I had the 28-70mm f/2.8D in white, but someone offered me twice the money a black one would sell for so I sold it and bought a black one and pocketed the change. :)

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  3. Fred Hogaboom

    An image taken with this setup would be nice.

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  4. Matthew Saville

    I wonder if Sigma has such optical coatings in store for their 200-500mm f/2.8… :-D :-D :-D

    I think we need a meme of that dude with biceps holding up 10X of the “Sigzilla”

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  5. Dave Haynie

    Hmmm… I just agreed to sell my house a few hours ago…. but I think the wife is going to want a new house at some point.

    Astrophotography uses camera sensors in novel ways, and was one of the first places where they did both digital and meat-space tricks to improve imaging: cooling sensors for lower noise on long exposures, averaging multiple photos to also reduce noise, etc. Pretty interesting stuff to read about even if you’re not currently doing this stuff… as a kid, I was shooting through a 4.5″ Newtonian reflector telescope using Dad’s Konica SLRs, and for awhile with the larger telescope owned by the Astromony Club of Bell Labs, Holmdel, NJ…. once we figured out that it had been neglected and got books — at Edmund Scientific down in Barrington NJ — on how to align a Newtonian telescope. Fun times!

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    • Kishore Sawh

      Haha. Nice story Dave. Making me want to look for some neglected scopes

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    • Dave Haynie

      I kept the ‘scope around when my kids were little, but neither showed much interest in looking at Jupiter or Saturn or Moon close-ups. I eventually sold it as a yard sale…. so some other kid who was interested got the chance. As I recall, when used directly with a camera (versus eyepiece projection, another method), it was the equivalent of a 1200mm f/8 or so lens.

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  6. robert garfinkle

    I would call this array “Eye Sea!!”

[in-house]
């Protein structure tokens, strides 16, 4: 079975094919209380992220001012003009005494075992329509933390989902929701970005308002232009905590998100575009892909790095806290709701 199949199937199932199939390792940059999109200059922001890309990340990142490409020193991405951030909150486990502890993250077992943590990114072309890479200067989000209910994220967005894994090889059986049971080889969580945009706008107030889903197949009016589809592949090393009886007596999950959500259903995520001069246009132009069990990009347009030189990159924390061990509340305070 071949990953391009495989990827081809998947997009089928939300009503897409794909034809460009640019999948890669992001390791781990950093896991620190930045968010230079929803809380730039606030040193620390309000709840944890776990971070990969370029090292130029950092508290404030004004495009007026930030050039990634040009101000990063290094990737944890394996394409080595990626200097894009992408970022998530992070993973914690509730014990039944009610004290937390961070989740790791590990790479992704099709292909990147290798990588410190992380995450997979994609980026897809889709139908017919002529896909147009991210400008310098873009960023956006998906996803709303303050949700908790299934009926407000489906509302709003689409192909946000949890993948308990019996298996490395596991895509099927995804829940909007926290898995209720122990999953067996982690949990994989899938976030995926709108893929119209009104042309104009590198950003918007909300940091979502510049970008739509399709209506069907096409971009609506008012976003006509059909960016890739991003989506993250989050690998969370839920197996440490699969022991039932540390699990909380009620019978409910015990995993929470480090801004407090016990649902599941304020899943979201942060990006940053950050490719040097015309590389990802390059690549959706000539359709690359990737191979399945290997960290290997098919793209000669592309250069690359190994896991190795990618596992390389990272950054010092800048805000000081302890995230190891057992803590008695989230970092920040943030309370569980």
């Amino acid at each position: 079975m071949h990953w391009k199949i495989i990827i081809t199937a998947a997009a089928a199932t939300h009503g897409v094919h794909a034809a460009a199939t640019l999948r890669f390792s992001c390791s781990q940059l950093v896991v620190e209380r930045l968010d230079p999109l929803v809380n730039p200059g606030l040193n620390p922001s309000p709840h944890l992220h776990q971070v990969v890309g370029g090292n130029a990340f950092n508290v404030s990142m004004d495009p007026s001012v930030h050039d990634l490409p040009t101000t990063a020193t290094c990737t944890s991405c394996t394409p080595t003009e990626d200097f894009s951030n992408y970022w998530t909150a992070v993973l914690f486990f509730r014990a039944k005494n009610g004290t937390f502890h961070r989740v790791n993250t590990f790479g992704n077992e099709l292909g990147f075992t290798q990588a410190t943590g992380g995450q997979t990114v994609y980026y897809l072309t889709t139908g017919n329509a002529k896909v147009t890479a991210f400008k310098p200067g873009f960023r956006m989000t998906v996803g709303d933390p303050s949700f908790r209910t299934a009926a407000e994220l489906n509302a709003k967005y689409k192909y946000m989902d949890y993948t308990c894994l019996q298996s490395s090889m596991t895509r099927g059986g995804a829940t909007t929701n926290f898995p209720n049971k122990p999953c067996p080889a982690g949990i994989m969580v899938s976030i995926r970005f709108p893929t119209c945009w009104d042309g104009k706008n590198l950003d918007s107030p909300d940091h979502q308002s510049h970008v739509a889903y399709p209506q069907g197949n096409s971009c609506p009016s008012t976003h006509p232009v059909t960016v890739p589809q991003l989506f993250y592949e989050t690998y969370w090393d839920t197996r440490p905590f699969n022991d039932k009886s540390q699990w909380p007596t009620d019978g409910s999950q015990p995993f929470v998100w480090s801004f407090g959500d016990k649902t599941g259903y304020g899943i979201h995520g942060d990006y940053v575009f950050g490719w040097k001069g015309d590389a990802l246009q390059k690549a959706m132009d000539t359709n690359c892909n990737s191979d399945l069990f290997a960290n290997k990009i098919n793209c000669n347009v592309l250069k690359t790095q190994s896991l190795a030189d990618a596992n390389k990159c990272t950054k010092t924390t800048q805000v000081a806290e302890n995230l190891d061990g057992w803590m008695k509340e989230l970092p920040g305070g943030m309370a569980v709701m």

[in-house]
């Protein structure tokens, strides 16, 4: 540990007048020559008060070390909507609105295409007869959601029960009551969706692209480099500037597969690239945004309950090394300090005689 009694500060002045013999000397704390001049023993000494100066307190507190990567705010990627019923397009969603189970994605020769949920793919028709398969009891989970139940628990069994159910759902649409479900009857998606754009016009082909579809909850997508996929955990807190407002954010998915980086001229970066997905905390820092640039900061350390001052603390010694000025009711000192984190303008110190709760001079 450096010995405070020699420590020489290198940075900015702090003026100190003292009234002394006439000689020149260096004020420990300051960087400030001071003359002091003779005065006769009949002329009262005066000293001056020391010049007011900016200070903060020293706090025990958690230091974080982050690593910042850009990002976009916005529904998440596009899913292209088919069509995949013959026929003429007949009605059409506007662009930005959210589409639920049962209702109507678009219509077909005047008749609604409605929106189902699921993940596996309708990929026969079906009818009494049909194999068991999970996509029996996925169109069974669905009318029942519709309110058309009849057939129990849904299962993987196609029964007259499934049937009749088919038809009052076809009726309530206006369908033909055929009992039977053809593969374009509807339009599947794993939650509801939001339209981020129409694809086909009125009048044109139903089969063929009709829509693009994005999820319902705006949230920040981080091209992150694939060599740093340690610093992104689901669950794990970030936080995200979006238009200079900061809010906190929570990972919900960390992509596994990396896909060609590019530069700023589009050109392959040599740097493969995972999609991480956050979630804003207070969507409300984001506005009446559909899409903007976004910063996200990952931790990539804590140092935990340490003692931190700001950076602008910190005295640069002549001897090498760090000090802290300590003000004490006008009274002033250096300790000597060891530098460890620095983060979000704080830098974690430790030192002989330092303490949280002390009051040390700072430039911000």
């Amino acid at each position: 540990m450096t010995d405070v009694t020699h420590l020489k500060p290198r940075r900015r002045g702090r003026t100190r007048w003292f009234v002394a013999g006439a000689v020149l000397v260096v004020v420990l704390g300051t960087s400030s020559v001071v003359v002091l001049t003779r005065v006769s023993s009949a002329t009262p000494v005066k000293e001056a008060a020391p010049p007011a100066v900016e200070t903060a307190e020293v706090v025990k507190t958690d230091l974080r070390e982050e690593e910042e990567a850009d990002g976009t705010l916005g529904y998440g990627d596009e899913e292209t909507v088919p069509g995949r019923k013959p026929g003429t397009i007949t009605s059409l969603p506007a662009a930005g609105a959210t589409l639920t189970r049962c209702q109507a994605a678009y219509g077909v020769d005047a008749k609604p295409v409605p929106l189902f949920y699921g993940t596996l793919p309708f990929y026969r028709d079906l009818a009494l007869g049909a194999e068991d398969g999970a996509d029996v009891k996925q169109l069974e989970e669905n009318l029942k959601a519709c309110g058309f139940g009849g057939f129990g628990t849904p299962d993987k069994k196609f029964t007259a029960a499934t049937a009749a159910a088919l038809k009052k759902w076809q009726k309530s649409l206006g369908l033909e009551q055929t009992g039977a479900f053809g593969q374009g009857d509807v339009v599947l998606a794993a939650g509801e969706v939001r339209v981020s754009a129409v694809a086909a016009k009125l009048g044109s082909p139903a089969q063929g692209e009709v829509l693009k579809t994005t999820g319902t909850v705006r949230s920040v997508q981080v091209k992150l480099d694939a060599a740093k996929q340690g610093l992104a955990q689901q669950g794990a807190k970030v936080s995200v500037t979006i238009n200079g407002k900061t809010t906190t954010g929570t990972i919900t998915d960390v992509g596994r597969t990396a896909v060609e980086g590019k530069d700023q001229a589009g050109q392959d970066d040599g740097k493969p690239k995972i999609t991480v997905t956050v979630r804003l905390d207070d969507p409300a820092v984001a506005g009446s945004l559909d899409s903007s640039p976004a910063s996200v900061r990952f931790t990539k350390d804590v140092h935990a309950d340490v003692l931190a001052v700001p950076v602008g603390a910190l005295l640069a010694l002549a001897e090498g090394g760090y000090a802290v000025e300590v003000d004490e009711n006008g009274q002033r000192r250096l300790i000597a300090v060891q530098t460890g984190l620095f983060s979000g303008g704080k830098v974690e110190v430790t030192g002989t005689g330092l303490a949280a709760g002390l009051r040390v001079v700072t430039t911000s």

Observation (no pun intended) – it’s interesting to see the advancement of earth-based photography with respect to astronomy over the last few years improve exponentially – as even quite a few years ago, with such large scopes and a CCD behind it, creating just so, so imagery. Yet now, even without a scope, just a camera and wide-angle lens the performance you get – amazing, better than some scopes – IMO.

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  7. Ben Perrin

    I knew I shouldn’t have put that deposit on a new house…

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  8. Graham Curran

    I do astrophotography and use my 60D on a f/4 12 inch Newtonian telescope, I find that a lot more affordable but then I’m not discovering new galaxies.

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  9. Rafael Steffen

    Amazing project. I would love to see the samples, but I am sure that the Nikon D810a is just the right tool combined with the right telescope.

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  10. Peter Nord

    I tell my photography students that someone will make a cell phone camera with multiple lenses, like an insect eye. The computer power is already built in. This is a very cool, but rather larger example. More a sensor than a photo making device. Check out:
    Sing the glory of imagination!

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  11. Nate Castner

    I wish there were some example images in this post…